By Eric Alt
1. Be thankful for your foul body odor. According to anthropologist Louis Leakey, it might be responsible for early man's survival. Leakey's theory claims that most predators avoided feasting on humans because our body odor was "too repugnant."
2. Not only did the ancient Egyptians give us pyramids and flush toilets, they also pioneered the field of deodorants. Egyptians were the first to popularize the idea of applying scents to armpits, usually using cinnamon and other spices that wouldn't turn rancid in the heat.
3. The Roman poet Ovid preferred a more proactive solution. In Book III of the "Art of Love," he cautions women against carrying goats under their arms.
4. Antiperspirants are classified as drugs by the FDA. Technically, they affect and/or alter your body's natural functions.
6. The first modern brand of antiperspirant, EverDry, hit drugstores in 1903. The original formula was so acidic that it regularly ate through clothing.
7. Of course, modern antiperspirants can also ruin your clothing. Aluminum chloride, the ingredient that blocks glandular openings and prevents sweating, is notorious for turning T-shirts yellow. So, blame your antiperspirant for your pit stains, not your body.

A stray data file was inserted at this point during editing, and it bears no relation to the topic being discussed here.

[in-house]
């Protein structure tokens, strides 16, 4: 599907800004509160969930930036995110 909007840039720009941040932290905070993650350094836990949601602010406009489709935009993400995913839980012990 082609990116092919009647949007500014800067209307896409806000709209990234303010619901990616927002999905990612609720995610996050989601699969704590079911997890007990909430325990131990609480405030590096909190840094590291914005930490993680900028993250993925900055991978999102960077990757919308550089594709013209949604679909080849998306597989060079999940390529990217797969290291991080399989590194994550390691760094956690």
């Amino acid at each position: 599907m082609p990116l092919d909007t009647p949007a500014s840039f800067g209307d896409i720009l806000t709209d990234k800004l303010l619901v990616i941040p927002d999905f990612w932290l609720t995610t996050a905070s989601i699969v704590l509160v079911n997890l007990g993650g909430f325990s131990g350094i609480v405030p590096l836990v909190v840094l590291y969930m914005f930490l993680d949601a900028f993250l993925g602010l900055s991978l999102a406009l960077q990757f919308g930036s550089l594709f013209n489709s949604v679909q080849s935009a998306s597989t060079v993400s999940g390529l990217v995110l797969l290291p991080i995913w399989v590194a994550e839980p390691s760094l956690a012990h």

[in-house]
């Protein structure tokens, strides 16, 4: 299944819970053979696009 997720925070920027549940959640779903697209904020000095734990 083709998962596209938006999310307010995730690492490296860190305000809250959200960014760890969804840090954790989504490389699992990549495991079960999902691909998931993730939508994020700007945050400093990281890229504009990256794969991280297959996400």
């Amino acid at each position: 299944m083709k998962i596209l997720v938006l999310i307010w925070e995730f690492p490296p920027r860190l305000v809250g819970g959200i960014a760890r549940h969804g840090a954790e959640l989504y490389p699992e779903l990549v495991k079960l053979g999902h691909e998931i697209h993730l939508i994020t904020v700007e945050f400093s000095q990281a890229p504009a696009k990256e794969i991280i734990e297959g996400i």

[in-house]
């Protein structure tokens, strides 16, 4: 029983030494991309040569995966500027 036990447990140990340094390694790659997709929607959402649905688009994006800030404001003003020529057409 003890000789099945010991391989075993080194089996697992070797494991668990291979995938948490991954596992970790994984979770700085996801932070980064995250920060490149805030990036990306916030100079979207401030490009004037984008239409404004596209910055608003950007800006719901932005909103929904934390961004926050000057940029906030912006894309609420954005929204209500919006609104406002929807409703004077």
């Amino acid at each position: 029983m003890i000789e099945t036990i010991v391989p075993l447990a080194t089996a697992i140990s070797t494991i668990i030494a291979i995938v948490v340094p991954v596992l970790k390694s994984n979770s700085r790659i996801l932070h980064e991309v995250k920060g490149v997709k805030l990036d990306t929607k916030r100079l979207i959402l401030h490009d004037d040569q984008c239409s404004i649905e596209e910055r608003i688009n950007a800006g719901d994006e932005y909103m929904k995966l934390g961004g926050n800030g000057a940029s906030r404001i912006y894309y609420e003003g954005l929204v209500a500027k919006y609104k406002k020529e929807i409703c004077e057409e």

8. Offensive body odor is actually illegal in libraries in San Luis Obispo County, California.
9. One thing modern antiperspirants don't do is cause degenerative diseases. Medical science has found no conclusive evidence that absorbing aluminum chloride through the skin can lead to memory loss or slurred speech.
11. But that's nothing! The greatest Japanese innovation in the fight against B.O. is Fuwarinka scented gum. The so-called "functional candy" contains aromatic compounds that cause your skin to release "Fresh Citrus" or "Fruity Rose" aromas for up to 6 hours after chewing.
12. In May 2008, actor Matthew McConaughey revealed that he never uses deodorant or antiperspirant. The next day, he received a year's supply of deodorant body spray from the Axe Company, along with a note on why he might want to start.